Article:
A record number of visitors descended on the Taipei International Flora Expo yesterday, thronging various venues and taking the event one step closer to an estimated 8.9 million as it concludes this evening.
By 8pm yesterday, 182,481 people had visited the expo during the day, breaking an earlier record of 153,833 set on Feb. 27.
This brought the total number of visitors to the expo to 8.8 million.
Photo: Lo Pei-der, Taipei Times
Expo spokesperson Ma Chien-hui (馬千惠) said the final day of the event, which would feature a full day of celebrations with carnivals and a fireworks show, was expected to attract more than 100,000 visitors.
Hoping for a last chance to visit the expo, visitors started lining up for tickets at 2am. About two hours later, all 3,000 appointment slips for the most popular pavilion, the Pavilion of Dreams, were gone.
High temperatures and overcrowded exhibition sites drew some complaints from visitors, who said the quality of the exhibition had suffered as a result of the large number of visitors.
“It’s so crowded that me and my family decided to leave early. It’s impossible to enter any pavilions or enjoy the floral decorations at outdoor areas because all you can see is people,” 34-year-old Taipei resident Chiu Fang-lin (邱芳琳) said.
Wu Chi-kai (吳啟凱), a resident of Greater Kaohsiung who also defied the crowd, said he expected a lot of people, but still decided to come -because he did not want to waste the advanced ticket he purchased.
As of yesterday, a total of 1.1 million advanced tickets remained unused, Ma said.
Taipei Mayor Hau Lung-bin (郝龍斌) said advanced tickets were not refundable because the refund period ended on Nov. 13 last year. He said the sale of advance tickets was done in accordance with regulations on charges and fees, and that expo organizers had informed advance ticket holders about the refund policy on its Web site.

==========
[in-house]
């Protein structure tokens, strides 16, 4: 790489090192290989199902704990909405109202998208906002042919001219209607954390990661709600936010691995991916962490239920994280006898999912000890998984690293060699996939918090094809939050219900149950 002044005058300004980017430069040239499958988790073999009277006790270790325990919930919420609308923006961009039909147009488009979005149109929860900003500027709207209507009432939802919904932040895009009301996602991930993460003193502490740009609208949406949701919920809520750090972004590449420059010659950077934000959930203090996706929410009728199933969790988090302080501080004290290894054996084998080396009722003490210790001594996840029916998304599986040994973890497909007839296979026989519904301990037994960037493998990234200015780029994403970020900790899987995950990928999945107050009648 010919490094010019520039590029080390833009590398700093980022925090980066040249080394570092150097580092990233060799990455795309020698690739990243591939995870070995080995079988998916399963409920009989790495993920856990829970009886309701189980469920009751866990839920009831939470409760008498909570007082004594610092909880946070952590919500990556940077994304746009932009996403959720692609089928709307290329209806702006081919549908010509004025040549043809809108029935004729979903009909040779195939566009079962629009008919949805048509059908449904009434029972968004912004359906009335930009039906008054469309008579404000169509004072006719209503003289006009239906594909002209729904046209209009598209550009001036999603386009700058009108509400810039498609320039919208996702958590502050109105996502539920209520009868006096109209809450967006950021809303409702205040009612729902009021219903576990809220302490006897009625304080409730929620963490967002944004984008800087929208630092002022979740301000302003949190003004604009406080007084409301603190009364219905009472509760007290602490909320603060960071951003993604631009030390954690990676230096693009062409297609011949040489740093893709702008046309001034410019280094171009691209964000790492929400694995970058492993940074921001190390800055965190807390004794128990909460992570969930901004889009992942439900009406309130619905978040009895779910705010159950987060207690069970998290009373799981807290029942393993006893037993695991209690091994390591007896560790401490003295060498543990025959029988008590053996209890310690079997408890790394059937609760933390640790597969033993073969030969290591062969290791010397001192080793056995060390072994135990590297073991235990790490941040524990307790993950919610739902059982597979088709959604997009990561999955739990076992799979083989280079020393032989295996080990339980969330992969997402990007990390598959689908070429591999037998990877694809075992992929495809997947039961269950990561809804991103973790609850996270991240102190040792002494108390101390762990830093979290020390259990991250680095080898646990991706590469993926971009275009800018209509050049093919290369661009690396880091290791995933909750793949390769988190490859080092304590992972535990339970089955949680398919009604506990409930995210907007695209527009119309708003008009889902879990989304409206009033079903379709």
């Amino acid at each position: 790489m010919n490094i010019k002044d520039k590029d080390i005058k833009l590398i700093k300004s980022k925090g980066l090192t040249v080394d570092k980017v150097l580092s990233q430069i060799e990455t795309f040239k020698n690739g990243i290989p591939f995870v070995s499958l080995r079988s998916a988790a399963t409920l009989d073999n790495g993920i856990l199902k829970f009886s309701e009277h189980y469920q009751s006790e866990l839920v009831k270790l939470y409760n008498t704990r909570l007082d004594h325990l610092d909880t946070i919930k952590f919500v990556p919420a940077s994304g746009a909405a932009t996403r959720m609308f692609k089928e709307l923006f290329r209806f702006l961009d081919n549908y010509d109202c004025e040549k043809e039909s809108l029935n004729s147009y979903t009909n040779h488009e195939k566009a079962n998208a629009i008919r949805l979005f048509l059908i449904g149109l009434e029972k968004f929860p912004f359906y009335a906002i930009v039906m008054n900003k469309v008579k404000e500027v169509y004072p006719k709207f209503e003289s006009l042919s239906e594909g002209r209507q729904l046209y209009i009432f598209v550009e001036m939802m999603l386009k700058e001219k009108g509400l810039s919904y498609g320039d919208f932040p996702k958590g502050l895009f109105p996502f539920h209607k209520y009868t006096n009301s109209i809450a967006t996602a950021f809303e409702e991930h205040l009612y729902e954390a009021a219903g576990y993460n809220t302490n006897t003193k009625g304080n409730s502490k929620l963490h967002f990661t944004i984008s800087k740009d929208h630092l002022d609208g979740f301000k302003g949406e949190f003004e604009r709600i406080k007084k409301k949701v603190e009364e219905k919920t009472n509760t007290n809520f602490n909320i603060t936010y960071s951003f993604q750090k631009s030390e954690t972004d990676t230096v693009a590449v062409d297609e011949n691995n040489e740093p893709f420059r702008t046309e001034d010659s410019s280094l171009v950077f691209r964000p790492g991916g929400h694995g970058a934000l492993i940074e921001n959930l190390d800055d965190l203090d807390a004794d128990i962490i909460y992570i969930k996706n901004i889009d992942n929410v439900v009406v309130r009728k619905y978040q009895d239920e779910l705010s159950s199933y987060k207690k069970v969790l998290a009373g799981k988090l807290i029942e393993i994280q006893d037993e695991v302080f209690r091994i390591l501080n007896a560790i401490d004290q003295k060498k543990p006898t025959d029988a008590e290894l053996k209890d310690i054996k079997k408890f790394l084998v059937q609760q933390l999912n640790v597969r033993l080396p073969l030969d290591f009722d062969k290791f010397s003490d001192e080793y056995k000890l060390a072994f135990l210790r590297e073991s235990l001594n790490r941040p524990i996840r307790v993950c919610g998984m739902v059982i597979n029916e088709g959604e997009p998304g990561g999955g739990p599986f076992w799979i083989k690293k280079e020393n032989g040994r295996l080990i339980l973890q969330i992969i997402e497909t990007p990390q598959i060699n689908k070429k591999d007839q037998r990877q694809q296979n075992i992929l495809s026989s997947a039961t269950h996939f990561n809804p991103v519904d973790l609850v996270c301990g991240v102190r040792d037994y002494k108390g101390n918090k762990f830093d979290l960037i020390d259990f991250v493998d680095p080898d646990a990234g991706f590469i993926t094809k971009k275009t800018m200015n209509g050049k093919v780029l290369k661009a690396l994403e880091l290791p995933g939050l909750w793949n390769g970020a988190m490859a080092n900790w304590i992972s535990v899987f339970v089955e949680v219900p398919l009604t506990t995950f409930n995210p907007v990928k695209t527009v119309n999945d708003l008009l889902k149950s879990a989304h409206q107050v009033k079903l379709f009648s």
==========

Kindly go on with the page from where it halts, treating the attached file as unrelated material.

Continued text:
Attending closing ceremonies for several pavilions, Hau thanked expo staff and volunteers for their dedication and said he expected the expo, which opened on Nov. 6 last year, would leave a wonderful memory for the public.
“We’ve been through the ups and downs for the hosting of the expo and I thank all of you for helping mark a perfect end to the event,” he said.
Today’s closing festivities will begin at 3pm with a parade at Dajia Riverside Park, followed by a series of performances featuring Aboriginal dancers and a theater show at 5pm.
A food festival featuring 160 vendors selling all kinds of Taiwanese snacks will be held at the park from 4pm to 9pm and a three-minute fireworks show will mark the official end of the expo at 10pm.
Expo organizers said the most popular pavilions would be reopened to the public as early as July after renovations.
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